Two teams from abroad have made a raid on St. Louis and will both appear before the base ball public this afternoon. At the Grand Avenue Park the Eckfords, of Chicago, will play the Browns to-day, to-morrow and Monday while at the Compton Avenue Park a very strong nine from Cincinnati will be entertained by Manager McNeary’s reorganized Red Stockings. The Porkopolitan team is made up as follows: Miller, c.; Will White, p.; Reilly, 1st b.; Pierce, 2d b.; Mernie, 3d b.; Booth, s.s.; Jones, l.f.; French, c.f.; and Eden, r.f. The Reds will present Decker, Blong, Levis, Morgan, Overbeck, Schenk, Cunningham, Houtz and Croft in their home positions. The Browns will be out in full force, and their antagonists will occupy the following positions: Featherstone, c.; Sullivan, p.; McQuaid, 1st b.; Sautry, 2d b.; Haley, 3d b.; Roche, s.s.; Kantlin, l.f.; Normile, c.f., and Gillegan, r.f. It will be observed that both the Chicago and Cincinnati clubs present much stronger teams than on their previous visits, and the contests will undoubtedly be close and exciting.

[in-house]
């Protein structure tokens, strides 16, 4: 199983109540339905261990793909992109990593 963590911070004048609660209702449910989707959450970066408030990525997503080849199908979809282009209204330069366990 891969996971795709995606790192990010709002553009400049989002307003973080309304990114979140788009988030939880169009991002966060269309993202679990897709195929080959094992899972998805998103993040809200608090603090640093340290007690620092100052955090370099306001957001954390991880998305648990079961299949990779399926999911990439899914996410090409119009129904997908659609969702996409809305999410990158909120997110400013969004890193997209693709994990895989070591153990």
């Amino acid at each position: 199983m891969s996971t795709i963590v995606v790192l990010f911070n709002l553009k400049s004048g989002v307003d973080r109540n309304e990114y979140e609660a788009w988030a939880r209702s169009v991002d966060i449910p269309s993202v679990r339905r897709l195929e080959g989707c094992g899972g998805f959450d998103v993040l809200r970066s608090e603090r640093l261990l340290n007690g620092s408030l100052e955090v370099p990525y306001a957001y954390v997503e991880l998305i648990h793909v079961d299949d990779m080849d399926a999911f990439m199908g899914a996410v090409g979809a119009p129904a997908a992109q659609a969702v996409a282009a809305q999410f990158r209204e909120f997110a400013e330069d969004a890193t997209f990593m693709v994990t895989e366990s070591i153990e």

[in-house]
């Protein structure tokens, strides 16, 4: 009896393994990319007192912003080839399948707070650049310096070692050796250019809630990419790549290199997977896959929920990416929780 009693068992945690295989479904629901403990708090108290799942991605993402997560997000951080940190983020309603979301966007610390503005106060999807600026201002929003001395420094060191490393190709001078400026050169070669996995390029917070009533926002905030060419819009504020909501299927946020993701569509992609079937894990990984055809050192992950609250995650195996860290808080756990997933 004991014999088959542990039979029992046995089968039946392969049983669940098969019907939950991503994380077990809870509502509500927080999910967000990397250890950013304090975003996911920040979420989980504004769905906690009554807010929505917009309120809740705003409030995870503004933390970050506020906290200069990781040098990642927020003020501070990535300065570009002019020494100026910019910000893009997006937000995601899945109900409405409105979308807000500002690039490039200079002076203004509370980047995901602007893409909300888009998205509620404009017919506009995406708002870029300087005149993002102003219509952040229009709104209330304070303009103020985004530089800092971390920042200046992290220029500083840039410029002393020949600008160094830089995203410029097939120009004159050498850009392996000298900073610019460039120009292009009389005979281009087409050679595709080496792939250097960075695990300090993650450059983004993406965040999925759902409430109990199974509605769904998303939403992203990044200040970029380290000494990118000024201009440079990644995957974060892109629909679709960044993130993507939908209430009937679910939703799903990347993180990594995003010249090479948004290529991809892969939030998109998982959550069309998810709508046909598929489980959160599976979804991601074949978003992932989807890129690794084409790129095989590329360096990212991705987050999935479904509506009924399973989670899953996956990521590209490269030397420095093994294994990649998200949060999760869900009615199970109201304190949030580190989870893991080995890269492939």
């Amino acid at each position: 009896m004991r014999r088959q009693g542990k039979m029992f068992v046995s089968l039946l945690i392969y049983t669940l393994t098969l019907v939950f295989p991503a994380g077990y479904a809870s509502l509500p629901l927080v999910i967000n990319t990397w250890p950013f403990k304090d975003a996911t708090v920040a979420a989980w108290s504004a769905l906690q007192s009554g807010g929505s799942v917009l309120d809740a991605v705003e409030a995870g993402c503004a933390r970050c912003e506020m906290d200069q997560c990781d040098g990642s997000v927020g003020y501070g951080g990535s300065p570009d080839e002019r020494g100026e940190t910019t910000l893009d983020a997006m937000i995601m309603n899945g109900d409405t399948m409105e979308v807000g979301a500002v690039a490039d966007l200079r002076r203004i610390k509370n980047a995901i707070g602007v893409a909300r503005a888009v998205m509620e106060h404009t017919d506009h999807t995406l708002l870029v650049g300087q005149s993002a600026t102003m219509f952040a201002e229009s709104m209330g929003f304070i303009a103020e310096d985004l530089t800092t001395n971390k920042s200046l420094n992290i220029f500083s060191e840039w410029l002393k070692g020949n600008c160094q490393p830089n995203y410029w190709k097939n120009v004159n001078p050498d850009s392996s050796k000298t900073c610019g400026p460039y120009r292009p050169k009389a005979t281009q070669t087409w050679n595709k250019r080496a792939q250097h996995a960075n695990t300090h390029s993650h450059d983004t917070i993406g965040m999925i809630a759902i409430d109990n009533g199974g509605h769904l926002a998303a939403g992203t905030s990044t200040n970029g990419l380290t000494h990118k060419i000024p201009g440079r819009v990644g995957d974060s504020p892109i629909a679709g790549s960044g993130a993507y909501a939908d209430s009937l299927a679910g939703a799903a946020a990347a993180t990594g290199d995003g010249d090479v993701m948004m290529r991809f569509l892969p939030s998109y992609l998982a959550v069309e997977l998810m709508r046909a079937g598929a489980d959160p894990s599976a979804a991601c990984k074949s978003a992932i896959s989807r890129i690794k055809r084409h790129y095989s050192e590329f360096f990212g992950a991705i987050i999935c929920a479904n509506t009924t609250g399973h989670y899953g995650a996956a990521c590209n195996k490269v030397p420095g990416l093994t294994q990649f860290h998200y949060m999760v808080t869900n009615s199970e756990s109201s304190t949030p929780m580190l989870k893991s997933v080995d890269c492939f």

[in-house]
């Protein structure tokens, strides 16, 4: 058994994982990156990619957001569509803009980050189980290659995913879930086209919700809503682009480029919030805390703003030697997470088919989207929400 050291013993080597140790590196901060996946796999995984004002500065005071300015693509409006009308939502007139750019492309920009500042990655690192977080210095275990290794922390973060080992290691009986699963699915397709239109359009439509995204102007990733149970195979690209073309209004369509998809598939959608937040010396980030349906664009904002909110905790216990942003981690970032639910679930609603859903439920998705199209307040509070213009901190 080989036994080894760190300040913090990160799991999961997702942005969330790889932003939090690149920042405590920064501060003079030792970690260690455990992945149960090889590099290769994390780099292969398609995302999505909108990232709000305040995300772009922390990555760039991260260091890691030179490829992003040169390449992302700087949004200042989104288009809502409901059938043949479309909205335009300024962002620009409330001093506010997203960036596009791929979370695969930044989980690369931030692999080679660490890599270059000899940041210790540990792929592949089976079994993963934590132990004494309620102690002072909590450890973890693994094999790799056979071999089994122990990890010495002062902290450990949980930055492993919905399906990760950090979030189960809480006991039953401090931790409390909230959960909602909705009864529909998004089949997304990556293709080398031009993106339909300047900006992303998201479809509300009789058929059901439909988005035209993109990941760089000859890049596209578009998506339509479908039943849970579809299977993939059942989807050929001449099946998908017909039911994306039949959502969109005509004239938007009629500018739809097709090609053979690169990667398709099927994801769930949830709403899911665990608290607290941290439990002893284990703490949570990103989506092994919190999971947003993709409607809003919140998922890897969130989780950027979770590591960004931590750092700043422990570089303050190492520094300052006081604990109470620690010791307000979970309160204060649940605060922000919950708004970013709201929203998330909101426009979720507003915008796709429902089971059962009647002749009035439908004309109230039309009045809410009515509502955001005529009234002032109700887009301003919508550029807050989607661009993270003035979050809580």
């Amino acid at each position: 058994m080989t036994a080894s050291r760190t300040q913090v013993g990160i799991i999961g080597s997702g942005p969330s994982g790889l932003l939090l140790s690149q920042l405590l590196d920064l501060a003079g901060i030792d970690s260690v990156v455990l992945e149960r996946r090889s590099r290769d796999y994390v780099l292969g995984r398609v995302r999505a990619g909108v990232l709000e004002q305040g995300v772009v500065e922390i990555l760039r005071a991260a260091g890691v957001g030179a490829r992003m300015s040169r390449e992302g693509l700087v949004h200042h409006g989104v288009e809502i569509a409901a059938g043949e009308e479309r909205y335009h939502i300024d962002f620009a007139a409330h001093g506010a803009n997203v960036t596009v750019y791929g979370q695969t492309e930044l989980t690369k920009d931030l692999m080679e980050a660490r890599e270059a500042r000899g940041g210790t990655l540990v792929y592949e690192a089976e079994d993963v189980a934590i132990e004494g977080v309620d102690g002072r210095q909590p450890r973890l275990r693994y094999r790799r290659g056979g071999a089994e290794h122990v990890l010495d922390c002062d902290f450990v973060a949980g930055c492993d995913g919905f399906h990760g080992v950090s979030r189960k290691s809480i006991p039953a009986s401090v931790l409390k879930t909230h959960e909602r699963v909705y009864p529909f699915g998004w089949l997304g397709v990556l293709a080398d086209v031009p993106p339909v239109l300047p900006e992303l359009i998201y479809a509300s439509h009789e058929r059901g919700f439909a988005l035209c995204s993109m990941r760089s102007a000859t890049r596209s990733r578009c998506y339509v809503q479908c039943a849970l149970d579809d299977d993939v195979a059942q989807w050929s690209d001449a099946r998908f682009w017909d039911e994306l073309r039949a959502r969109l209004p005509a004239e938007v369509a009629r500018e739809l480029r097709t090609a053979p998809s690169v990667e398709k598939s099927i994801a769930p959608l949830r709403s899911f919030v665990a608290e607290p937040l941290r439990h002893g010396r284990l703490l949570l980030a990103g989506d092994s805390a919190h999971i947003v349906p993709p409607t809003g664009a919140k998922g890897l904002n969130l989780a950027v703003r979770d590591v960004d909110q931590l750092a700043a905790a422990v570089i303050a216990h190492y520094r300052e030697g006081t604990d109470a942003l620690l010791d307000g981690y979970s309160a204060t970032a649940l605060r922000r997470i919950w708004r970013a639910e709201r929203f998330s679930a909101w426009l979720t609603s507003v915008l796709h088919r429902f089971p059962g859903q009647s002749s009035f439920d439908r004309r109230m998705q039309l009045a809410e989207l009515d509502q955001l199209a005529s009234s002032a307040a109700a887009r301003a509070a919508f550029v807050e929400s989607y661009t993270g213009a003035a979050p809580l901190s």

This looks like a big Fourth of July baseball extravaganza. You have clubs in town from both Chicago and Cincinnati to play the Brown Stockings and the Reds, respectively. This was the kind of thing that hadn't happened in St. Louis over the previous years since 1877. It's evidence that the market had recovered very well and to the point where it could support two major series going on at the same time. That's a big step forward in the recovery of the St. Louis baseball market.
I also have something in my notes about two Chicago clubs - the Dreadnaughts and the Athletics - coming to St. Louis at the end of June. The Dreadnaughts were supposed to play the Brown Stockings around the 26th but were "unavoidably detained at home" and didn't make the trip. The Athletics were supposed to play the Reds and I don't know if that game was played or not. But, again, it looks as if the baseball market, in general, had recovered to the point where it was profitable for these clubs to be making road trips.